dynamic is a declaration modifier that you can apply to either function or variable declarations. It can only be used within a class and it tells the compiler to use dynamic dispatch over static dispatch.

Dynamic vs static dispatch

As Swift allows a class to override methods and properties declared in its superclasses, this means that the program has to determine at run time which method or property is being referenced and then perform an indirect call or indirect access. This technique is called dynamic dispatch and is applicable to types that support inheritance - classes. Value types like structs and enums cannot be extended through inheritance so they use static dispatch only.

Dispatch types in Swift

Swift actually supports three types of dispatch, ordered here from faster to slower:

  1. direct dispatch aka static dispatch
  2. table dispatch aka virtual dispatch
  3. message dispatch

There are more thorough explanations of how each of them work, but here is a quick summary.

With a direct dispatch, there is a direct reference to the memory location where the method code is stored and that reference never changes in the run time. In the following example:

final class Point {
  func draw() {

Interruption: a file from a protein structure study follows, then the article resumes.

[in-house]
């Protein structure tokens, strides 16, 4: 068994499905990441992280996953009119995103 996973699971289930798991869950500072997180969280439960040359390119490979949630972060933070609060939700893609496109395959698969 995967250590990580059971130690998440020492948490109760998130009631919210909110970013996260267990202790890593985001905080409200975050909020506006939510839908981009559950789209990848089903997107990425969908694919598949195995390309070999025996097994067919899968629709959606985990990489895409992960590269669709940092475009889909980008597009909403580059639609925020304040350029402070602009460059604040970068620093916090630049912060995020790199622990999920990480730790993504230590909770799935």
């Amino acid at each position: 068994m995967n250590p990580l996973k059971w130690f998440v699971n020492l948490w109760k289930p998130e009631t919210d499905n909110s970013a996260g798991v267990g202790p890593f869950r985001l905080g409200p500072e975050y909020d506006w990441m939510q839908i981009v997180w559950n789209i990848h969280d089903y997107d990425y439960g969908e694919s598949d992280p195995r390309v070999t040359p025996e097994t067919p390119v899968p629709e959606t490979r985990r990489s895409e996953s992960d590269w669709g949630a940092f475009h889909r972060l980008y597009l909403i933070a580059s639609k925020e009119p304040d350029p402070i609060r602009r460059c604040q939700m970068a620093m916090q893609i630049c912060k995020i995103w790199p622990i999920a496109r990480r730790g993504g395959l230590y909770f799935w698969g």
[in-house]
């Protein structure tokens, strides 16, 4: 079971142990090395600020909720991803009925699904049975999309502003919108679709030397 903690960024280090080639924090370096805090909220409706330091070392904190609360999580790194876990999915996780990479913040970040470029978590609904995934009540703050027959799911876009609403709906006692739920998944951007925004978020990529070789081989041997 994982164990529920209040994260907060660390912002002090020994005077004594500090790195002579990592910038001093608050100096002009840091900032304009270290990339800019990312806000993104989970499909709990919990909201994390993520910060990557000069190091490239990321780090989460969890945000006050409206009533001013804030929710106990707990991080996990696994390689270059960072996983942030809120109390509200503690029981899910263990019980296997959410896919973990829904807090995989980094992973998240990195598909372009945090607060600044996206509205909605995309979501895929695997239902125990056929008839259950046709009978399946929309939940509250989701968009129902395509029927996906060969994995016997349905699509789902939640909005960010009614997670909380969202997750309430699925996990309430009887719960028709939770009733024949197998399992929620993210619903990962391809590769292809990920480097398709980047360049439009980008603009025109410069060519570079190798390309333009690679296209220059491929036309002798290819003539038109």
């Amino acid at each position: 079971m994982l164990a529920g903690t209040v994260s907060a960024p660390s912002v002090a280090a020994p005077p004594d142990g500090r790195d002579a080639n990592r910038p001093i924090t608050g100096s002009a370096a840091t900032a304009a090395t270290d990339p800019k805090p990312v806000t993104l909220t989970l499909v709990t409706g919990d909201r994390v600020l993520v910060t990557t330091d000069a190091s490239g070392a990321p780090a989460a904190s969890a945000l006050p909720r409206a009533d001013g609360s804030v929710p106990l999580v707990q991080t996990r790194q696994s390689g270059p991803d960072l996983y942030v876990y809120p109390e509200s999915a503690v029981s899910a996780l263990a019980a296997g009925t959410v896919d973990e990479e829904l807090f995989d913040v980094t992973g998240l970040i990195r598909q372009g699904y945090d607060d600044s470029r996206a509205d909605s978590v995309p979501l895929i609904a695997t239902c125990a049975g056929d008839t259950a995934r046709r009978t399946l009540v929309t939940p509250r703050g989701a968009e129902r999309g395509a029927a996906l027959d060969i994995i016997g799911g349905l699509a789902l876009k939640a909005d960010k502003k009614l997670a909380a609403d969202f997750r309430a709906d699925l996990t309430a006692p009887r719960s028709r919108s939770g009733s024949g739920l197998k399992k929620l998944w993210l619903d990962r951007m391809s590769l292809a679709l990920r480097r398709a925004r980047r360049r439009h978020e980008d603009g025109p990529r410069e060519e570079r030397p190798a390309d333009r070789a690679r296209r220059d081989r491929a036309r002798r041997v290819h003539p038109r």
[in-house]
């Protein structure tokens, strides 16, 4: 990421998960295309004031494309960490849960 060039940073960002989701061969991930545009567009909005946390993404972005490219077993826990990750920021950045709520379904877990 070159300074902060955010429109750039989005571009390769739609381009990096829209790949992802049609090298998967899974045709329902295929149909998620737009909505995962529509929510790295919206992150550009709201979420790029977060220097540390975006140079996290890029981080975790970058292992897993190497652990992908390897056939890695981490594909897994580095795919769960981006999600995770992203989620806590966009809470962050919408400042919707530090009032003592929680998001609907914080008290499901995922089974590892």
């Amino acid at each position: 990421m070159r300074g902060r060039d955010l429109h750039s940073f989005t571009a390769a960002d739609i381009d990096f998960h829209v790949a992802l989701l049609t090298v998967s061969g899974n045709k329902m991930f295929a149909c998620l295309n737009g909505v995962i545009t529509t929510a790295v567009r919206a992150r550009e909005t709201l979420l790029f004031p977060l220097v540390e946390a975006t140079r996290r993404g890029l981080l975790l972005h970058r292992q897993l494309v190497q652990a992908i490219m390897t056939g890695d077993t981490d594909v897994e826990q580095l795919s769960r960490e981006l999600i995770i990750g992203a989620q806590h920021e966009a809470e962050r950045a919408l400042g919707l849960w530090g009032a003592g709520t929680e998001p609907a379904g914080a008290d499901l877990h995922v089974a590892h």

// draw implementation
  }
}
//...
let p = Point()
p.draw()

Point is a class that doesn’t inherit from any other class and it’s final so no other class can inherit from it. Compiler knows that there is only one implementation of the draw() method. Whenever draw() is called on a Point instance, compiler always references the same memory location where the code of that method is stored.

Now, let’s say that we have a generic Shape class and two classes that represent specific implementations of it, Line and Circle:

class Shape {
    func draw() {
        // default draw implementation
    }
}

class Line: Shape {
    override func draw() {
        // line implementation
    }
}

class Circle: Shape {
    override func draw() {
        // circle implementation
    }
}

let shapes = fetchShapesFromAPI()
for shape in shapes {
    shape.draw()
}

In this example, direct dispatch can’t be used when draw() is called. The compiler doesn’t know in advance which of the three draw() implementations to point to because shape may be of different type in each iteration. So we need to use one of the other two dispatch types.

With a table dispatch, there is a lookup table of method pointers for each class in the class hierarchy - Shape, Line and Circle. Each table contains pointers for all methods in that class, including those that a class inherits from the parent classes. At the point of a method call, the program goes to the lookup table for the given class and finds the method pointer in it. That happens in run time.